Did Farmers Finally Win One?
"I don't think, from the board's perspective, there is a practical impact" from the judge's ruling, he said.
Jul 13, 2015
A Sacramento judge sided with water agencies Friday in their battle with the State Water Resources Control Board, saying the board can't enforce strict water restrictions because it violates the constitutional rights of water rights holders.
Is this a win for farmers who need the water? "It's a complete victory" said Stockton attorney Steve Herum who represents several districts that received notices. And it's also a win for everyone who believes in the rule of law. We never know if judges will rule based on the law as written or based on their political disposition at the time. This judge looked at the law and ruled on what it says. That's a win for everyone. It's good that unelected bureaucrats can't take your rights without at least a hearing.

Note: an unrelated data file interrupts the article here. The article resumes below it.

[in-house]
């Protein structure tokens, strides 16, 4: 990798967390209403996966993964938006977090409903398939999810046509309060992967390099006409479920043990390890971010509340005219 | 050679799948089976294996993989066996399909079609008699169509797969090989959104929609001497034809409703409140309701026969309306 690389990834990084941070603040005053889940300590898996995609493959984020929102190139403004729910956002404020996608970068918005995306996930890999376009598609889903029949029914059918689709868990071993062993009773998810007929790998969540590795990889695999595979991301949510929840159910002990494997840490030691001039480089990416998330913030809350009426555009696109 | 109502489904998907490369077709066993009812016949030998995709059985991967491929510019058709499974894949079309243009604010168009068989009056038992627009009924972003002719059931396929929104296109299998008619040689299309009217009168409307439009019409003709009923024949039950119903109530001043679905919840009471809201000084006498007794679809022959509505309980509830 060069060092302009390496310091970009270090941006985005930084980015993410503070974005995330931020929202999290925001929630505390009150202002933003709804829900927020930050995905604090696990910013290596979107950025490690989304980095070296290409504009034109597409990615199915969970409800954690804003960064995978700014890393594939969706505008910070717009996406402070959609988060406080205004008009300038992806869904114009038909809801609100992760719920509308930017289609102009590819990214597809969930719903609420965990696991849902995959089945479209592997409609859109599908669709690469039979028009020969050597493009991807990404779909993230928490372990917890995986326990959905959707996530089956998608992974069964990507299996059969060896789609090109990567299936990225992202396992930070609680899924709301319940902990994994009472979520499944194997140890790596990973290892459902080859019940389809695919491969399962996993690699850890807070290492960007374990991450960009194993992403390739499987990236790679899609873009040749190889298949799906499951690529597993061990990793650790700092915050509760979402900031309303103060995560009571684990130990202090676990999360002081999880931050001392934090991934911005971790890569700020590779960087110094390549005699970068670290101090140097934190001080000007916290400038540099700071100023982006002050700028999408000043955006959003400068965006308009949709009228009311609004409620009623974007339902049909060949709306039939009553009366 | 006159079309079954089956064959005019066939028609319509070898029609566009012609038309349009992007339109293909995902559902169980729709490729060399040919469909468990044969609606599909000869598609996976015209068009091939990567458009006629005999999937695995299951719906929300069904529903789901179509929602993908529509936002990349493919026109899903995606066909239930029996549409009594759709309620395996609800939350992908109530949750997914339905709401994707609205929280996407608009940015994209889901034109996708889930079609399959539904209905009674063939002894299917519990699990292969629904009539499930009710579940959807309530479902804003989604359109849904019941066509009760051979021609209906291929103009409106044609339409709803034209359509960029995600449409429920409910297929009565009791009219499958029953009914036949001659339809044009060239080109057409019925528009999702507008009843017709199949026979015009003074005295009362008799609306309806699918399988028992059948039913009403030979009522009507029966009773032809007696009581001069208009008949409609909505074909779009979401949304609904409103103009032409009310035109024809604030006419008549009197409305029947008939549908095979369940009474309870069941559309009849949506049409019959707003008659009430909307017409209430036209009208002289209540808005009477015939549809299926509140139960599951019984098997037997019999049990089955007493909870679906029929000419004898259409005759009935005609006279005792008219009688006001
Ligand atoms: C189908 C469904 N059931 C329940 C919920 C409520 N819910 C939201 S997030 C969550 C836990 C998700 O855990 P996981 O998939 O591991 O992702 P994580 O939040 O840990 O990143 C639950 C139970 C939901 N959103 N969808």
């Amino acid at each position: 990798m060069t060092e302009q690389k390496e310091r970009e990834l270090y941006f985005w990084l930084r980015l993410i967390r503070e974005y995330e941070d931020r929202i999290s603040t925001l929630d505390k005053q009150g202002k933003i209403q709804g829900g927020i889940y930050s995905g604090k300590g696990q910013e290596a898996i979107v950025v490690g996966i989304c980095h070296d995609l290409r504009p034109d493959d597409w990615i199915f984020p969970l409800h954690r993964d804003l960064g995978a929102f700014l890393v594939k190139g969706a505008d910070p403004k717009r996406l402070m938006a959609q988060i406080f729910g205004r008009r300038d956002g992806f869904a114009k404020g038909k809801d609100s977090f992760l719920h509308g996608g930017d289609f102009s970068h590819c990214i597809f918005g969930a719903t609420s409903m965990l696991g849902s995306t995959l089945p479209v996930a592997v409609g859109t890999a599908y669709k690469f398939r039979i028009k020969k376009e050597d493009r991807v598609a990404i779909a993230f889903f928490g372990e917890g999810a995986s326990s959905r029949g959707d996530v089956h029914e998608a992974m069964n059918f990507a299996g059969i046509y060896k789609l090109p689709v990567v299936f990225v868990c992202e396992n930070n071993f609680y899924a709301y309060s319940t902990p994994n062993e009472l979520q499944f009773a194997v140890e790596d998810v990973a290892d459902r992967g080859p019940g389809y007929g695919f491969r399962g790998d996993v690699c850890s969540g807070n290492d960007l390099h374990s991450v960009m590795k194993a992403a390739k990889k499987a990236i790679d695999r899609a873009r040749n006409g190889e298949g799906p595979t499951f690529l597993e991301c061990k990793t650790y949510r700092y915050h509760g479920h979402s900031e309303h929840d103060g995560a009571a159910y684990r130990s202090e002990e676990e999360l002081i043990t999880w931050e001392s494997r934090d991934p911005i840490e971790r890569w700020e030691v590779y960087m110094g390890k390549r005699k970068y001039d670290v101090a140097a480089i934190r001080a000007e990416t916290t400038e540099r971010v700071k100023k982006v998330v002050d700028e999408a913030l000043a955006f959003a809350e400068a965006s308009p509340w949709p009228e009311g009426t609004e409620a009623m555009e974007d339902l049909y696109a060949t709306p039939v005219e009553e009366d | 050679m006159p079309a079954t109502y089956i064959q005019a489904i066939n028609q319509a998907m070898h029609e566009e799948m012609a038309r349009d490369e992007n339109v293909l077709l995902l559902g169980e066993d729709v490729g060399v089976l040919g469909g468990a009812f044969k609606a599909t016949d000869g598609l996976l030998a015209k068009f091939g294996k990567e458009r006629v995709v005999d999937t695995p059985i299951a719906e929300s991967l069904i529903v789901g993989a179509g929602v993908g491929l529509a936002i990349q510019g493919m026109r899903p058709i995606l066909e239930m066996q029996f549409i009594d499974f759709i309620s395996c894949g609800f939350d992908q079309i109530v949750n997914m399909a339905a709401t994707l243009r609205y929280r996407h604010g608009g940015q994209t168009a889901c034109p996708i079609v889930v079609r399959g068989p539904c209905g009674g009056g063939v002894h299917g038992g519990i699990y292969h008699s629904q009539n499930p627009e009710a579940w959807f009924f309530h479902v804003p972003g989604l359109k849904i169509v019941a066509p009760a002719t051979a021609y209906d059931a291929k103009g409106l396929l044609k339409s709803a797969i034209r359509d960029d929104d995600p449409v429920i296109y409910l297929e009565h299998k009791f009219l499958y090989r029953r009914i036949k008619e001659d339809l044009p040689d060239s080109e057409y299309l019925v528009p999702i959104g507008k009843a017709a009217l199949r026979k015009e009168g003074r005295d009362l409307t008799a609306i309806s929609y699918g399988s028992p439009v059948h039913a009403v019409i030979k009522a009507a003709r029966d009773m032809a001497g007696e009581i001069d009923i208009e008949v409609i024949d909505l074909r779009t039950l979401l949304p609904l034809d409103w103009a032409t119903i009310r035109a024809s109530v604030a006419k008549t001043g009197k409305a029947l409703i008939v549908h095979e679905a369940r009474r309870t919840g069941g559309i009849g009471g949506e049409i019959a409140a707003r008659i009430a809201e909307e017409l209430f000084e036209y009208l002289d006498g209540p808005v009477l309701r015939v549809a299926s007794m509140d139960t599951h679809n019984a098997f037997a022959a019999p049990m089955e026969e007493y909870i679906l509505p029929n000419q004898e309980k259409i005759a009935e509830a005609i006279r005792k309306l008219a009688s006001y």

But before you go out celebrating, take a look at the water board's response. According to the San Francisco Chronicle, board attorney David Rose said "the curtailment letters may be problematic and need revision." In other words, just need a re-write.
In the board's official response they say "any such enforcement action would occur only after notice and an opportunity for hearing pursuant to the Water code. This has been the consistent position of the State Water Board staff, and was specifically identified in the curtailment notices sent in May and June." As a result, the board doesn't feel hobbled by the judge's ruling, Rose said. "I don't think, from the board's perspective, there is a practical impact" from the judge's ruling, he said.
The water board acts as if the judge ruled in their favor.
Court ruling is a potential blow to state water-saving efforts
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